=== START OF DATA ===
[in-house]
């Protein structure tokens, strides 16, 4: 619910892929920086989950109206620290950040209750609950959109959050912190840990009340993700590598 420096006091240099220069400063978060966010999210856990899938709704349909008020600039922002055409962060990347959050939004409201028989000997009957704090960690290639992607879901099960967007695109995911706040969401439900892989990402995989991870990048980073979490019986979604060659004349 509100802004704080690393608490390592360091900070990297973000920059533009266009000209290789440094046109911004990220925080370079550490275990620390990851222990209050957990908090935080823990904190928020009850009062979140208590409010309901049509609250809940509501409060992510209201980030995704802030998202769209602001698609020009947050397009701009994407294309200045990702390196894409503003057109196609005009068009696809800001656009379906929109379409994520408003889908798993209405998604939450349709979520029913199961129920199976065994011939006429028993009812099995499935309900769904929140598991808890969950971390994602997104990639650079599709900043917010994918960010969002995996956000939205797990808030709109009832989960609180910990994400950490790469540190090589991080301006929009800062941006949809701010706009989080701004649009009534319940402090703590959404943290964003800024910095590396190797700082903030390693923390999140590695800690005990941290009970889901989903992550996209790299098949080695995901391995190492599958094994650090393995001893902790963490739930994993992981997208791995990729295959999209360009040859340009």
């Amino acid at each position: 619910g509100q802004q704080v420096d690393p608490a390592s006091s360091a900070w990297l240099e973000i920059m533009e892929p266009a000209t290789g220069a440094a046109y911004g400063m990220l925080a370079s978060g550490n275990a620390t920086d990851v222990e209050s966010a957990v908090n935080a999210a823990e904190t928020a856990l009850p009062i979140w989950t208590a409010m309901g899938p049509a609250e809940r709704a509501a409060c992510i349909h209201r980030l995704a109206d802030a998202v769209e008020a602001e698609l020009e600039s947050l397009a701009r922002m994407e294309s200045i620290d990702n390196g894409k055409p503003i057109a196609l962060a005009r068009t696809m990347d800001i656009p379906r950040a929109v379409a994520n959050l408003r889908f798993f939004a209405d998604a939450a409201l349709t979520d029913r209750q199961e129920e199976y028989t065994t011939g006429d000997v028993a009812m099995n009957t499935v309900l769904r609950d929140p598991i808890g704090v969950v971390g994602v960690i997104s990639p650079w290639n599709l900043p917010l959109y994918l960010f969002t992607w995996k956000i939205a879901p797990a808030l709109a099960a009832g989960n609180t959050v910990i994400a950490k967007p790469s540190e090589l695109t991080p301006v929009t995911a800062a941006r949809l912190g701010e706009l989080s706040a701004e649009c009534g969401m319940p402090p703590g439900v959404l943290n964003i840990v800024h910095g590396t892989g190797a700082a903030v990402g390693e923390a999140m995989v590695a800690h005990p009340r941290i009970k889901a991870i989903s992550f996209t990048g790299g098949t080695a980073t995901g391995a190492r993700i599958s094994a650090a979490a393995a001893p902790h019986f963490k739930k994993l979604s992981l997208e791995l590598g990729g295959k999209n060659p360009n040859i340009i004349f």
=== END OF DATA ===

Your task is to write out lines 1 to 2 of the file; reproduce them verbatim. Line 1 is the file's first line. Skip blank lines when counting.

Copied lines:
[in-house]
């Protein structure tokens, strides 16, 4: 619910892929920086989950109206620290950040209750609950959109959050912190840990009340993700590598 420096006091240099220069400063978060966010999210856990899938709704349909008020600039922002055409962060990347959050939004409201028989000997009957704090960690290639992607879901099960967007695109995911706040969401439900892989990402995989991870990048980073979490019986979604060659004349 509100802004704080690393608490390592360091900070990297973000920059533009266009000209290789440094046109911004990220925080370079550490275990620390990851222990209050957990908090935080823990904190928020009850009062979140208590409010309901049509609250809940509501409060992510209201980030995704802030998202769209602001698609020009947050397009701009994407294309200045990702390196894409503003057109196609005009068009696809800001656009379906929109379409994520408003889908798993209405998604939450349709979520029913199961129920199976065994011939006429028993009812099995499935309900769904929140598991808890969950971390994602997104990639650079599709900043917010994918960010969002995996956000939205797990808030709109009832989960609180910990994400950490790469540190090589991080301006929009800062941006949809701010706009989080701004649009009534319940402090703590959404943290964003800024910095590396190797700082903030390693923390999140590695800690005990941290009970889901989903992550996209790299098949080695995901391995190492599958094994650090393995001893902790963490739930994993992981997208791995990729295959999209360009040859340009």